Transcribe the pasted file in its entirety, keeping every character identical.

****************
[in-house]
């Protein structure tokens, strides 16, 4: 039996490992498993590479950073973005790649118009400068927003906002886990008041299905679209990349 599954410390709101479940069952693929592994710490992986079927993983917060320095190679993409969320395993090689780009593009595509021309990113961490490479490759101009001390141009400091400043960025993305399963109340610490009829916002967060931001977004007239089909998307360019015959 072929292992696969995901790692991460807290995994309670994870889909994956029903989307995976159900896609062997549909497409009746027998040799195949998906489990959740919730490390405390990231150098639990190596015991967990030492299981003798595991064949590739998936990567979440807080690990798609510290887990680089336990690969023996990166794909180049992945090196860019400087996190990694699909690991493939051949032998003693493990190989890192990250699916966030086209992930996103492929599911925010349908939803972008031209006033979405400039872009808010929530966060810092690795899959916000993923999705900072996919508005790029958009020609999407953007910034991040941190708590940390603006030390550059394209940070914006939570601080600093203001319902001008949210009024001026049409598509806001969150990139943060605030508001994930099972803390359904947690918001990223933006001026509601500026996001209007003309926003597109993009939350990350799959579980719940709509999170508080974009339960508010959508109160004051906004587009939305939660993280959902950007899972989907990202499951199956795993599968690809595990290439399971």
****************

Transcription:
[in-house]
């Protein structure tokens, strides 16, 4: 039996490992498993590479950073973005790649118009400068927003906002886990008041299905679209990349 599954410390709101479940069952693929592994710490992986079927993983917060320095190679993409969320395993090689780009593009595509021309990113961490490479490759101009001390141009400091400043960025993305399963109340610490009829916002967060931001977004007239089909998307360019015959 072929292992696969995901790692991460807290995994309670994870889909994956029903989307995976159900896609062997549909497409009746027998040799195949998906489990959740919730490390405390990231150098639990190596015991967990030492299981003798595991064949590739998936990567979440807080690990798609510290887990680089336990690969023996990166794909180049992945090196860019400087996190990694699909690991493939051949032998003693493990190989890192990250699916966030086209992930996103492929599911925010349908939803972008031209006033979405400039872009808010929530966060810092690795899959916000993923999705900072996919508005790029958009020609999407953007910034991040941190708590940390603006030390550059394209940070914006939570601080600093203001319902001008949210009024001026049409598509806001969150990139943060605030508001994930099972803390359904947690918001990223933006001026509601500026996001209007003309926003597109993009939350990350799959579980719940709509999170508080974009339960508010959508109160004051906004587009939305939660993280959902950007899972989907990202499951199956795993599968690809595990290439399971």